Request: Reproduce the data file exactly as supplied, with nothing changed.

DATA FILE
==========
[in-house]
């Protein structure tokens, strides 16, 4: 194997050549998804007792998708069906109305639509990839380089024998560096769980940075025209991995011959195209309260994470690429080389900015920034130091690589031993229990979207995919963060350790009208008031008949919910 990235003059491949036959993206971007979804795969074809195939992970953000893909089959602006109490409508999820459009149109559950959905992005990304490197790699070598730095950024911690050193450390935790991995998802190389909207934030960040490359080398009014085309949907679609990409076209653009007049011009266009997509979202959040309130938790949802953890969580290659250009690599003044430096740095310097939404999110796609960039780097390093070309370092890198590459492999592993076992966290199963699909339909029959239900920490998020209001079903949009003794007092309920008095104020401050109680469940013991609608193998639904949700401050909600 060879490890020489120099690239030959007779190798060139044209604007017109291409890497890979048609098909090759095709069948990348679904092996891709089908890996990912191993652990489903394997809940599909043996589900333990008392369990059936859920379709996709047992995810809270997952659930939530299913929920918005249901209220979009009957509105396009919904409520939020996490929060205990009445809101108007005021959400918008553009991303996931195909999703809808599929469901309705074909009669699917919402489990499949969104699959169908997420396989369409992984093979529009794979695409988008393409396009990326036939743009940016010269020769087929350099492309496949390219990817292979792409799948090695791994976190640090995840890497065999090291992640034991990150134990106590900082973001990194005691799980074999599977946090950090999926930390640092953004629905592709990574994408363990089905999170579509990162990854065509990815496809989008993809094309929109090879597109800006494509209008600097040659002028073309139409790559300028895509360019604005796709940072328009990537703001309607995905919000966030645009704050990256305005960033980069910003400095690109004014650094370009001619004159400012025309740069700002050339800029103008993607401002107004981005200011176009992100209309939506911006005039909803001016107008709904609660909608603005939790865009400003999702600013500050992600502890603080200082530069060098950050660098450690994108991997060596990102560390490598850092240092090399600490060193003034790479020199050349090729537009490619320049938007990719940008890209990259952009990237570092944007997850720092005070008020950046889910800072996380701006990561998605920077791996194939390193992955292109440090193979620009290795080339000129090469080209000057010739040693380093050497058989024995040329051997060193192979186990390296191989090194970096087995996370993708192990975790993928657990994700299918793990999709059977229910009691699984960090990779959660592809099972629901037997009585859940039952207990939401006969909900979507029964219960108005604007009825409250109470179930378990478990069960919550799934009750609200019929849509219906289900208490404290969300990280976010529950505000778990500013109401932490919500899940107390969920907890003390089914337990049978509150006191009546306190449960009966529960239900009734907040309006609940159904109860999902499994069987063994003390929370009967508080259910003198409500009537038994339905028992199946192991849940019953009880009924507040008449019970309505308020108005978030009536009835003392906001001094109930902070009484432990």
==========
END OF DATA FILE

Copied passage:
[in-house]
């Protein structure tokens, strides 16, 4: 194997050549998804007792998708069906109305639509990839380089024998560096769980940075025209991995011959195209309260994470690429080389900015920034130091690589031993229990979207995919963060350790009208008031008949919910 990235003059491949036959993206971007979804795969074809195939992970953000893909089959602006109490409508999820459009149109559950959905992005990304490197790699070598730095950024911690050193450390935790991995998802190389909207934030960040490359080398009014085309949907679609990409076209653009007049011009266009997509979202959040309130938790949802953890969580290659250009690599003044430096740095310097939404999110796609960039780097390093070309370092890198590459492999592993076992966290199963699909339909029959239900920490998020209001079903949009003794007092309920008095104020401050109680469940013991609608193998639904949700401050909600 060879490890020489120099690239030959007779190798060139044209604007017109291409890497890979048609098909090759095709069948990348679904092996891709089908890996990912191993652990489903394997809940599909043996589900333990008392369990059936859920379709996709047992995810809270997952659930939530299913929920918005249901209220979009009957509105396009919904409520939020996490929060205990009445809101108007005021959400918008553009991303996931195909999703809808599929469901309705074909009669699917919402489990499949969104699959169908997420396989369409992984093979529009794979695409988008393409396009990326036939743009940016010269020769087929350099492309496949390219990817292979792409799948090695791994976190640090995840890497065999090291992640034991990150134990106590900082973001990194005691799980074999599977946090950090999926930390640092953004629905592709990574994408363990089905999170579509990162990854065509990815496809989008993809094309929109090879597109800006494509209008600097040659002028073309139409790559300028895509360019604005796709940072328009990537703001309607995905919000966030645009704050990256305005960033980069910003400095690109004014650094370009001619004159400012025309740069700002050339800029103008993607401002107004981005200011176009992100209309939506911006005039909803001016107008709904609660909608603005939790865009400003999702600013500050992600502890603080200082530069060098950050660098450690994108991997060596990102560390490598850092240092090399600490060193003034790479020199050349090729537009490619320049938007990719940008890209990259952009990237570092944007997850720092005070008020950046889910800072996380701006990561998605920077791996194939390193992955292109440090193979620009290795080339000129090469080209000057010739040693380093050497058989024995040329051997060193192979186990390296191989090194970096087995996370993708192990975790993928657990994700299918793990999709059977229910009691699984960090990779959660592809099972629901037997009585859940039952207990939401006969909900979507029964219960108005604007009825409250109470179930378990478990069960919550799934009750609200019929849509219906289900208490404290969300990280976010529950505000778990500013109401932490919500899940107390969920907890003390089914337990049978509150006191009546306190449960009966529960239900009734907040309006609940159904109860999902499994069987063994003390929370009967508080259910003198409500009537038994339905028992199946192991849940019953009880009924507040008449019970309505308020108005978030009536009835003392906001001094109930902070009484432990």